As tends to be the case with many entries in the adventure genre, Samorost doesn’t contain a lot of replayability value. Its puzzles aren’t challenging, the path is linear and the majority of players will be able to complete it in twenty minutes or less. I can see how some may wish to play it again before going into Samorost 2 and the upcoming Samorost 3, but I hadn’t touched it since my original playthrough in 2013 until I recorded the gameplay video below for this review.
That being said however, it does stand up remarkably well for a Flash game. Its distinct look and creative design mean that it feels more as if you’re playing a ‘proper’ title rather than something in your browser despite its very short length. Its entry within 1001 Video Games credits it with bringing the genre back to life after its crash in the 1990s and it’s clear that Dvorský put a lot of effort into his first project. Reducing a point-and-click to its bare bones was a brave and innovative move by the developer, although this type of gameplay won’t necessarily appeal to all.
Screenshots and videos
Samorost was nominated for the Webby Award in 2004 and the Top Talent Award in 2003 (although I’m unable to find mention of this anywhere apart from Amanita Design’s website). As mentioned above, the game is also credited by some for rejuvenating the adventure genre following its decline in the 1990s. On top of this, the developer has since gone on to create a number of well-received and creative titles including the robotic Machinarium and organic Botanicula.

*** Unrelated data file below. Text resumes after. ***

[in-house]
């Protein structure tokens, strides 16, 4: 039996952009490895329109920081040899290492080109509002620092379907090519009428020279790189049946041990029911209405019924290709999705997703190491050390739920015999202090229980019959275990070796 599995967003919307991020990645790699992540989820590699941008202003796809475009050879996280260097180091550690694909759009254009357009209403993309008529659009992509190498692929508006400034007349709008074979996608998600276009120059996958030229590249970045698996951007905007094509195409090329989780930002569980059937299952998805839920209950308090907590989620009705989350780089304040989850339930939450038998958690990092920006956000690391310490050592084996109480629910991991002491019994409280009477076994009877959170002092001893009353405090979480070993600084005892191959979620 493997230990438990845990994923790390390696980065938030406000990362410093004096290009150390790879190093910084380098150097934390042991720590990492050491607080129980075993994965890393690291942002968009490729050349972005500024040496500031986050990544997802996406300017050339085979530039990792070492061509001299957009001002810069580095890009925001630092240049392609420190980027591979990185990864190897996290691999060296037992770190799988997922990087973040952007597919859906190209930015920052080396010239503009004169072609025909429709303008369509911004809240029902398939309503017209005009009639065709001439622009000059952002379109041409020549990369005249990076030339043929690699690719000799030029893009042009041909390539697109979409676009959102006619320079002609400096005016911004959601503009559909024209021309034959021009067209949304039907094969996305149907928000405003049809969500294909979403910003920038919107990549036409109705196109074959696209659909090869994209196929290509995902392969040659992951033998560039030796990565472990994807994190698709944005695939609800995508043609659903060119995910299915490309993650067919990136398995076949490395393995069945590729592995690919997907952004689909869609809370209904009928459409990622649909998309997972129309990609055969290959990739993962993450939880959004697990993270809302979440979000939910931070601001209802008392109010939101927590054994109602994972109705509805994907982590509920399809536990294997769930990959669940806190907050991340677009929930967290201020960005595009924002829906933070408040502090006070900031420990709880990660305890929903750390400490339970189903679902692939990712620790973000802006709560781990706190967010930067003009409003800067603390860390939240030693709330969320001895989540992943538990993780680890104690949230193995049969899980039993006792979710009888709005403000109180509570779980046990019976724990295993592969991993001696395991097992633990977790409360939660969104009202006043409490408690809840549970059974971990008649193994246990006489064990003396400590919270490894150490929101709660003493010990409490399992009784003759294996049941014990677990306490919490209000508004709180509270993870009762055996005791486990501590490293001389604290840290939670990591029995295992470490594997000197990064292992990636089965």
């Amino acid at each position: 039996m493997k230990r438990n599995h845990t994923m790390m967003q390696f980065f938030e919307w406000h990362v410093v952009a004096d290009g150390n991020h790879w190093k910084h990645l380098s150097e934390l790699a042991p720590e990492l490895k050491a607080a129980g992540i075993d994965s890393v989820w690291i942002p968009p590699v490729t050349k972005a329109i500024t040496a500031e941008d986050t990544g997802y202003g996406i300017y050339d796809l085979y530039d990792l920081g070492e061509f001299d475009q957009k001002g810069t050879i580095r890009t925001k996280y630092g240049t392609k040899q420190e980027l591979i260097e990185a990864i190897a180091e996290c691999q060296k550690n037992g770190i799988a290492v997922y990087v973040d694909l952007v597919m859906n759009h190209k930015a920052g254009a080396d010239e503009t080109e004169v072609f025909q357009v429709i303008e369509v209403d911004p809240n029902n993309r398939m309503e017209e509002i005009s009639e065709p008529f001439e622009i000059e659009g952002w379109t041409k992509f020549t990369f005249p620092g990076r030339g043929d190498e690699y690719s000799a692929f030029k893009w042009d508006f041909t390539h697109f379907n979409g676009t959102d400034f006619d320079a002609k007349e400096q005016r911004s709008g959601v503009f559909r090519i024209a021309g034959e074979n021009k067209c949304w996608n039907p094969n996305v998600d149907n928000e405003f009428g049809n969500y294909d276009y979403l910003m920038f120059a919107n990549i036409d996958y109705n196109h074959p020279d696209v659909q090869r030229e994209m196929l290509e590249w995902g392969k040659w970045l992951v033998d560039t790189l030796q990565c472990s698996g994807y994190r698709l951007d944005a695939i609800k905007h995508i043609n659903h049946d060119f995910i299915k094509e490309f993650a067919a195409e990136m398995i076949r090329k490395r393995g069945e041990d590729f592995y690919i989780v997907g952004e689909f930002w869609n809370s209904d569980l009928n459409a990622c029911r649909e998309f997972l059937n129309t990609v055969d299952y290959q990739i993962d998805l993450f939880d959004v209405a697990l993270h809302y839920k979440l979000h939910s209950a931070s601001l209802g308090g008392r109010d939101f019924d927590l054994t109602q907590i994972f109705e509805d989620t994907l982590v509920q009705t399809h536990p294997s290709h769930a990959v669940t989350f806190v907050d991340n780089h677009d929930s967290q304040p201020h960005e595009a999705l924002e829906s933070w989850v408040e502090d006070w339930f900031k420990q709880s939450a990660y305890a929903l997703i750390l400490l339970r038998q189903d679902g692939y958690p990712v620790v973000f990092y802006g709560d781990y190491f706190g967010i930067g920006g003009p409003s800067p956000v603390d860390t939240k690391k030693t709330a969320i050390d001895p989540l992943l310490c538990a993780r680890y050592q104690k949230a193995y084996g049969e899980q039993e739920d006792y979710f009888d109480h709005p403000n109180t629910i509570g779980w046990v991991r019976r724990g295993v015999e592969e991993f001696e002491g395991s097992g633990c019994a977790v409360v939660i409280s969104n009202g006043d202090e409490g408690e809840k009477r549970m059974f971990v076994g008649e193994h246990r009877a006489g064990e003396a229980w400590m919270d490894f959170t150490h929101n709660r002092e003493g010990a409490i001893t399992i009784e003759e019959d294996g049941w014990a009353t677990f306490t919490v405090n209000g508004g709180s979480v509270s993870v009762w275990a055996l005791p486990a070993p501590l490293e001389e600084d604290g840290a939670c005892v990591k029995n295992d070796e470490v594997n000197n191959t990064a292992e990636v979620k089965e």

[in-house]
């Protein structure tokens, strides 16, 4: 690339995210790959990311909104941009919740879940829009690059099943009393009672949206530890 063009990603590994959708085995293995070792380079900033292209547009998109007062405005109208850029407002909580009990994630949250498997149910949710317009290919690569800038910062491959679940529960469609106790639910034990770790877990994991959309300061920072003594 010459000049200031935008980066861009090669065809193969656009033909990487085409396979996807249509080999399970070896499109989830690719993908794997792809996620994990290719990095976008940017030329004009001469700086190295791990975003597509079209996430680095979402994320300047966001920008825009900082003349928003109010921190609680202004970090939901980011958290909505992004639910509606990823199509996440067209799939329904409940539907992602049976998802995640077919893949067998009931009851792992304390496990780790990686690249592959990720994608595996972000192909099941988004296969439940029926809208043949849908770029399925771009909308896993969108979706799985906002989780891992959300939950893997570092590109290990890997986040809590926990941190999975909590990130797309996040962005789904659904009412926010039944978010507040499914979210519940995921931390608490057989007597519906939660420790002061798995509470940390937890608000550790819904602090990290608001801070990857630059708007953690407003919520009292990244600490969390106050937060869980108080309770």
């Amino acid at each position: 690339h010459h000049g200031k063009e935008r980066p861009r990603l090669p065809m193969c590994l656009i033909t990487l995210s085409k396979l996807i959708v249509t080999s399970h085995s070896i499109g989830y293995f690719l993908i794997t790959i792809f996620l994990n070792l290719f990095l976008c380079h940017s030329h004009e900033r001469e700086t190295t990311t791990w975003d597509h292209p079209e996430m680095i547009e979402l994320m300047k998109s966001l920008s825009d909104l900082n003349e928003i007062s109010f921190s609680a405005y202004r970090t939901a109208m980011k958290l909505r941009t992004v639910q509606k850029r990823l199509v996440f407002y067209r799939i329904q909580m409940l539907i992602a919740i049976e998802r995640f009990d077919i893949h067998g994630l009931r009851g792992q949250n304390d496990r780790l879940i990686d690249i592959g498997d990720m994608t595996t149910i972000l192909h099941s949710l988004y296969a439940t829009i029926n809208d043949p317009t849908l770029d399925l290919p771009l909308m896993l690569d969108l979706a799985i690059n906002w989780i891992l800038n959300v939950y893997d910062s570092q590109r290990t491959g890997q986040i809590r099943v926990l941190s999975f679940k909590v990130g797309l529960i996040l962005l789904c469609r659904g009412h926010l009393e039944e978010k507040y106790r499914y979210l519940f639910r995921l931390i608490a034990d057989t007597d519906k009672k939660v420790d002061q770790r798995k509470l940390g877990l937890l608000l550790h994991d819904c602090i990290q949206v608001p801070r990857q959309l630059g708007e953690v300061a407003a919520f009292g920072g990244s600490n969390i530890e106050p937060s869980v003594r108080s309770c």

It’s very innovative in its own way, imaginative in terms of design and is extremely well presented for a Flash-title.
So does this mean it should be included in our 1001 list? Right now, yes. It’s very innovative in its own way, imaginative in terms of design and is extremely well presented for a Flash-title; and besides, 1,001 entries makes for a long list so why shouldn’t there be room for some browser games if they’re good enough? There’s a chance that at some point in the future it could be pushed out by releases with more depth or challenge, but at the present time it’s definitely worthy of a slot.
If you’re a fan of the adventure genre, it’s definitely worth giving Samorost a go. It’s unlikely to become your new favourite title due to its limitations in terms of gameplay and challenge but it’s free from Amanita Design’s website and is a nice way to pass twenty minutes. And let’s face it: there aren’t many other releases where you’ll get to spend time with operatic farm animals and bass-loving birds.
|Source:||We played the game for free at the official website|
|Positive:||Particularly good graphics and sound for a browser game|
|Negative:||Can be reduced to ‘let’s-just-click-on-everything’ at times|
|Score:||29 out of 60|
|Grade:||Worth a look|